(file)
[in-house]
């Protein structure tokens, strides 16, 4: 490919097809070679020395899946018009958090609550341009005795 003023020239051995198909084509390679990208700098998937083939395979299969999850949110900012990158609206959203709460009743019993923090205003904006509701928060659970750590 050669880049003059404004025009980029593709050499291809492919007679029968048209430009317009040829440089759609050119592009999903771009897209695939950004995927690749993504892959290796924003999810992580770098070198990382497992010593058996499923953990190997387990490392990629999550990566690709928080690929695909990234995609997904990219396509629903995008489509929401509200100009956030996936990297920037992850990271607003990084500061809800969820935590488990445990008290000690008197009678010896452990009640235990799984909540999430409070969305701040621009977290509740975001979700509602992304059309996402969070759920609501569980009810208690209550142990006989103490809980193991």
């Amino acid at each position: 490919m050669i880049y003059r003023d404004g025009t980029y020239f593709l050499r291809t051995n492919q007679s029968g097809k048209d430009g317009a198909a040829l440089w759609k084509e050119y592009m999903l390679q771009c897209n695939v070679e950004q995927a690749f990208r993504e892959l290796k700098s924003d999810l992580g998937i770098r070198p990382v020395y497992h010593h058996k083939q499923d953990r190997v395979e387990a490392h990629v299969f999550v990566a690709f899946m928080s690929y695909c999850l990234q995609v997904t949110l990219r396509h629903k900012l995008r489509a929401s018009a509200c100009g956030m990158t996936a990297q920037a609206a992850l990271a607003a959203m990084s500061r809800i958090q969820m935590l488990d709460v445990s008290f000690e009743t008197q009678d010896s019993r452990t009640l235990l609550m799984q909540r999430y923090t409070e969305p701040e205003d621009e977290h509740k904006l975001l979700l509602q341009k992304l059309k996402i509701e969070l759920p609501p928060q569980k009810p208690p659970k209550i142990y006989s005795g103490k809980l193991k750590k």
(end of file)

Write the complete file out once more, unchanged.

[in-house]
């Protein structure tokens, strides 16, 4: 490919097809070679020395899946018009958090609550341009005795 003023020239051995198909084509390679990208700098998937083939395979299969999850949110900012990158609206959203709460009743019993923090205003904006509701928060659970750590 050669880049003059404004025009980029593709050499291809492919007679029968048209430009317009040829440089759609050119592009999903771009897209695939950004995927690749993504892959290796924003999810992580770098070198990382497992010593058996499923953990190997387990490392990629999550990566690709928080690929695909990234995609997904990219396509629903995008489509929401509200100009956030996936990297920037992850990271607003990084500061809800969820935590488990445990008290000690008197009678010896452990009640235990799984909540999430409070969305701040621009977290509740975001979700509602992304059309996402969070759920609501569980009810208690209550142990006989103490809980193991």
């Amino acid at each position: 490919m050669i880049y003059r003023d404004g025009t980029y020239f593709l050499r291809t051995n492919q007679s029968g097809k048209d430009g317009a198909a040829l440089w759609k084509e050119y592009m999903l390679q771009c897209n695939v070679e950004q995927a690749f990208r993504e892959l290796k700098s924003d999810l992580g998937i770098r070198p990382v020395y497992h010593h058996k083939q499923d953990r190997v395979e387990a490392h990629v299969f999550v990566a690709f899946m928080s690929y695909c999850l990234q995609v997904t949110l990219r396509h629903k900012l995008r489509a929401s018009a509200c100009g956030m990158t996936a990297q920037a609206a992850l990271a607003a959203m990084s500061r809800i958090q969820m935590l488990d709460v445990s008290f000690e009743t008197q009678d010896s019993r452990t009640l235990l609550m799984q909540r999430y923090t409070e969305p701040e205003d621009e977290h509740k904006l975001l979700l509602q341009k992304l059309k996402i509701e969070l759920p609501p928060q569980k009810p208690p659970k209550i142990y006989s005795g103490k809980l193991k750590k």